An Accidental Amateur Photographer
First a note on the slide shows and movies linked on the right hand side. Almost all of the pictures and definitely all the movies require flash format. While the movies start by themselves, the pictures has controls to the right. You can also use the arrow keys to move between pictures.
Most people have at some time held a camera in their hand, or been posing in front of one. The use of digital cameras has certainly led to an increase in this activity. What is the fate of all these photographs? Who is looking at them, and in what form? In the case of digital photography, I believe, most images stay in the camera, viewed through the small 2 inch viewfinder. Others end up on a data disk in an obscure folder, with an undecipherable file name, never to be seen again. This was the case for me until I started putting them up here. So this expose is probably more for me then for anyone else.
When images were documented in silver crystals deposited on film, the photographs ended up in drawers, in albums and framed on the walls. I don't think that many rolls of film were left undeveloped. If one could just find the album, or the right drawer, the photos were available. I actually remember the time I picked up my first photographs after having delivered an exposed roll of film to the local photo store about a week earlier. It was exciting and I had no idea what to expect. I was 6 years old, my camera was a plastic Diana, and I had shot frames of my friends at the playground. I don't remember whether I was disappointed or happy with the outcome, but at least one of the photographs turned out pretty good and I've kept it ever since. It shows my friend Kjell at the swinging chairs. I haven't seen Kjell since I was 7, but I still keep this Diana–photograph.
Ten years later my interest in photography was rekindled. I spent a year as an exchange student in Claremont, California. My host family owned a small newspaper - the Claremont Courier - and they were big on the visual aspect of news. My 'host brother' was acting as an extra photographer for the newspaper (with very good results) and I learned a lot during this year. It also introduced my to the darker side of photography: the darkroom and all the tricks and techniques one can apply to get a photo to look better or more interesting than the original, or, as I prefer to see it, look more like what the photographer had in mind before capturing the scene with the camera.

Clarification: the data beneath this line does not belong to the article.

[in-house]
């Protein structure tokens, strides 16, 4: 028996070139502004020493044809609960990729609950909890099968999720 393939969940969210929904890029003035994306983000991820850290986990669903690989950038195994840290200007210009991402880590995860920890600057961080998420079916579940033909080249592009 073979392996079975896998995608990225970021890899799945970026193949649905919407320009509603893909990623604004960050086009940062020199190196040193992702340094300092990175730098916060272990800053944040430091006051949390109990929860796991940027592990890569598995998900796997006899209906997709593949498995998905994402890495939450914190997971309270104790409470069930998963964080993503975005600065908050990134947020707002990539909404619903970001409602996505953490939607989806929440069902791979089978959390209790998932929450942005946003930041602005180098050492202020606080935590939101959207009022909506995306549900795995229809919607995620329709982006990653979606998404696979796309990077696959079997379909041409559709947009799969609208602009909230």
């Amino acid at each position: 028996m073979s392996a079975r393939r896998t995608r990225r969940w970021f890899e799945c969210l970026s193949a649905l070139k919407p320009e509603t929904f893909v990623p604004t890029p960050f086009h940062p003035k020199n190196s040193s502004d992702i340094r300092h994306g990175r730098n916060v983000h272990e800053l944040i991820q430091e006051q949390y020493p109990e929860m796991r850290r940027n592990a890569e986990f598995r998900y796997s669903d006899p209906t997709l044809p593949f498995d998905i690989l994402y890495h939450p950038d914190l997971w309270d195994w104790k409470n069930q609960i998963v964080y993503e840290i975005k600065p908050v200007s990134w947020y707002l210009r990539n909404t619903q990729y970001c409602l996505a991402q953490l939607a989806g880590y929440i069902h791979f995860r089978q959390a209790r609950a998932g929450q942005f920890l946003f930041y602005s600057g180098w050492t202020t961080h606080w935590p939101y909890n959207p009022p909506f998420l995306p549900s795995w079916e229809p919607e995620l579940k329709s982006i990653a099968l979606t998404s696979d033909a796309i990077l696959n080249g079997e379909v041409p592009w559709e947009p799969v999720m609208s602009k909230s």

Over the years I have kept a darkroom wherever I lived. However, after some time I grew tired of black & white photos and started using color slides. The easiest way to get these developed was to again leave them at the photo store and pick them up a week later - just like the old photos of Kjell with the plastic Diana. The darkroom stayed, well, dark and unused. It wasn't until computers started to become powerful enough to support advanced photo editing programs that I returned to fiddling with photographs again - and there's where we are at the moment; A digital camera, a good computer and the CS3 version of photoshop.
Photoshop is an amazing set of routines with an
almost infinite amount of stuff one can do. Photoshop has become the
foundation of all imaging software and the benchmark to which everything
else is measured against. Of course, one doesn't need photoshop to do
simple things that can fix a bleak photo. In fact, for 99% of what most
people do with their digital photographs, a smaller and simpler program
will do. So what are the most common things one can, need or even should
do to spice up photographs? I'll give my thought on this below, but first
a word about philosophies regarding photographic enhancement.
One group consists
of the purists, or photo-fundamentalists. They regard an exposed image as
something sacrosanct that can't be touched or changed in any way.
The camera doesn't lie and any fiddling with the original is the same
thing as distorting reality. A famous photographer of this school is Henri Cartier-Bresson who often left a small part of the edge of the film visible in the print – no cropping allowed.